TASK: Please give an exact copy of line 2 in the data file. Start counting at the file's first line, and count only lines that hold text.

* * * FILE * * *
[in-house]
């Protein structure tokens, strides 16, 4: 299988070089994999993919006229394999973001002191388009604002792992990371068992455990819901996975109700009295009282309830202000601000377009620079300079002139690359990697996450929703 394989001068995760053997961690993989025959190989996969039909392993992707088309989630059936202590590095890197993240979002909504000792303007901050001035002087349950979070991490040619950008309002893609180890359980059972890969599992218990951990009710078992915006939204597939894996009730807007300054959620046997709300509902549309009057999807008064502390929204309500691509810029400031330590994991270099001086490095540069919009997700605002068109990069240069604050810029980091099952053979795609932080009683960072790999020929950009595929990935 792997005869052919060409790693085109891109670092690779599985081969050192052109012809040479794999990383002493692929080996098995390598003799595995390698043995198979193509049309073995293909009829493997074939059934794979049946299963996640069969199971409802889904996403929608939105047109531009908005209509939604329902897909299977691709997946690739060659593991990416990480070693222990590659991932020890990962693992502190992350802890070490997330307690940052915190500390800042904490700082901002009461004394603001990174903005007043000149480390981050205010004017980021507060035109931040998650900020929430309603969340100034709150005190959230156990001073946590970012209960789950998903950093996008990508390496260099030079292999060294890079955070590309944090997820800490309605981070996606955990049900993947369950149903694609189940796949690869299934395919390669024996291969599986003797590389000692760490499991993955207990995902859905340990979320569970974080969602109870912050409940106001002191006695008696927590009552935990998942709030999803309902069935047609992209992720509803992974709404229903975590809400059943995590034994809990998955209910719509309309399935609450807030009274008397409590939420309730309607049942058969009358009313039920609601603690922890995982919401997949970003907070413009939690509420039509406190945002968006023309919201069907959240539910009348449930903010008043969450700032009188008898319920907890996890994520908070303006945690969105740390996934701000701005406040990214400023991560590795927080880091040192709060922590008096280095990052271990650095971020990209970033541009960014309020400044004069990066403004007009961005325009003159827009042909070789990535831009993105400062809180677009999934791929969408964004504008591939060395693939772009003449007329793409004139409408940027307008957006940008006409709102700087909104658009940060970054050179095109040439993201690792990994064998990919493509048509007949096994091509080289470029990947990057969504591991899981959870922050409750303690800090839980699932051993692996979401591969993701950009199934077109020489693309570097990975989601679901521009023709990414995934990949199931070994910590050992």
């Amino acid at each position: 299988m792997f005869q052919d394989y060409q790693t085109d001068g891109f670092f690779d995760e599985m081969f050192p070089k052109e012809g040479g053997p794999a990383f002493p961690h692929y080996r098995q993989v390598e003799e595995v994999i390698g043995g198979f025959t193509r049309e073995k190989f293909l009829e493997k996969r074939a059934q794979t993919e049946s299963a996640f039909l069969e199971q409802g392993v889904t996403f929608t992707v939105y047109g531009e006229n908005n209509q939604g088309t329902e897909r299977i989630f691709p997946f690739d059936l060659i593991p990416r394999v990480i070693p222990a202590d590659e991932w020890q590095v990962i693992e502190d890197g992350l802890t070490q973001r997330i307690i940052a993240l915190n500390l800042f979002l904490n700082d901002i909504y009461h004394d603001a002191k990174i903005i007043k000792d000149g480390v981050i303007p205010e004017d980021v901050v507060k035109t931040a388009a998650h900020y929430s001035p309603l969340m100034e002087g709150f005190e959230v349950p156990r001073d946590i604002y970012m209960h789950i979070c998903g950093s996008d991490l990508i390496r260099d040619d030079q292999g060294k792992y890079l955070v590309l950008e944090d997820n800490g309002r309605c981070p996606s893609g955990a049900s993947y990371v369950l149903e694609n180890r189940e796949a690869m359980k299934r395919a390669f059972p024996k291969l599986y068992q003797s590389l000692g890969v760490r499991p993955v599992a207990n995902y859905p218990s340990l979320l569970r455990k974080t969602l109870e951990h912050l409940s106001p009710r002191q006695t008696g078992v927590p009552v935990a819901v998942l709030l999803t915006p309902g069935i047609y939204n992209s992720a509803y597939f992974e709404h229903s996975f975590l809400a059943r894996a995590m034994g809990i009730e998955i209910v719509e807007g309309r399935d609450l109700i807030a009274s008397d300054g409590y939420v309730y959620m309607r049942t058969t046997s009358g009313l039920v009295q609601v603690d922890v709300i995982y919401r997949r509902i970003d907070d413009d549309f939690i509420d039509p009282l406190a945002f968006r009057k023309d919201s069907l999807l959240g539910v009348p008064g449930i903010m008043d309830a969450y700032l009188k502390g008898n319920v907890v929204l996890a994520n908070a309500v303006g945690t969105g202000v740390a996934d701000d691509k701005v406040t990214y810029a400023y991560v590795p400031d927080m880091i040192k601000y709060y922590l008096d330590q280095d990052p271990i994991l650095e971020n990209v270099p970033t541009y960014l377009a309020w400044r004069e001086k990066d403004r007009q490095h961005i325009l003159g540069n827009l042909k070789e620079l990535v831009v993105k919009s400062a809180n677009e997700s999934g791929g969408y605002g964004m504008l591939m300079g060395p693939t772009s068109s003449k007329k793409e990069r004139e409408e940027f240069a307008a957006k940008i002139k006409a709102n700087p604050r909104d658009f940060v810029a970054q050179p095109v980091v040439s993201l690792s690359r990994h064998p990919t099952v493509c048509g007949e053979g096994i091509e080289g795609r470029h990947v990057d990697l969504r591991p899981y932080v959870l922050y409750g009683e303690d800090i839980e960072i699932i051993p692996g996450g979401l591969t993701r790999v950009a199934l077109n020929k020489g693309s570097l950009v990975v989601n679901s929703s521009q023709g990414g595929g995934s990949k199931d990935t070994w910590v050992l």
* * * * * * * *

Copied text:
């Protein structure tokens, strides 16, 4: 299988070089994999993919006229394999973001002191388009604002792992990371068992455990819901996975109700009295009282309830202000601000377009620079300079002139690359990697996450929703 394989001068995760053997961690993989025959190989996969039909392993992707088309989630059936202590590095890197993240979002909504000792303007901050001035002087349950979070991490040619950008309002893609180890359980059972890969599992218990951990009710078992915006939204597939894996009730807007300054959620046997709300509902549309009057999807008064502390929204309500691509810029400031330590994991270099001086490095540069919009997700605002068109990069240069604050810029980091099952053979795609932080009683960072790999020929950009595929990935 792997005869052919060409790693085109891109670092690779599985081969050192052109012809040479794999990383002493692929080996098995390598003799595995390698043995198979193509049309073995293909009829493997074939059934794979049946299963996640069969199971409802889904996403929608939105047109531009908005209509939604329902897909299977691709997946690739060659593991990416990480070693222990590659991932020890990962693992502190992350802890070490997330307690940052915190500390800042904490700082901002009461004394603001990174903005007043000149480390981050205010004017980021507060035109931040998650900020929430309603969340100034709150005190959230156990001073946590970012209960789950998903950093996008990508390496260099030079292999060294890079955070590309944090997820800490309605981070996606955990049900993947369950149903694609189940796949690869299934395919390669024996291969599986003797590389000692760490499991993955207990995902859905340990979320569970974080969602109870912050409940106001002191006695008696927590009552935990998942709030999803309902069935047609992209992720509803992974709404229903975590809400059943995590034994809990998955209910719509309309399935609450807030009274008397409590939420309730309607049942058969009358009313039920609601603690922890995982919401997949970003907070413009939690509420039509406190945002968006023309919201069907959240539910009348449930903010008043969450700032009188008898319920907890996890994520908070303006945690969105740390996934701000701005406040990214400023991560590795927080880091040192709060922590008096280095990052271990650095971020990209970033541009960014309020400044004069990066403004007009961005325009003159827009042909070789990535831009993105400062809180677009999934791929969408964004504008591939060395693939772009003449007329793409004139409408940027307008957006940008006409709102700087909104658009940060970054050179095109040439993201690792990994064998990919493509048509007949096994091509080289470029990947990057969504591991899981959870922050409750303690800090839980699932051993692996979401591969993701950009199934077109020489693309570097990975989601679901521009023709990414995934990949199931070994910590050992």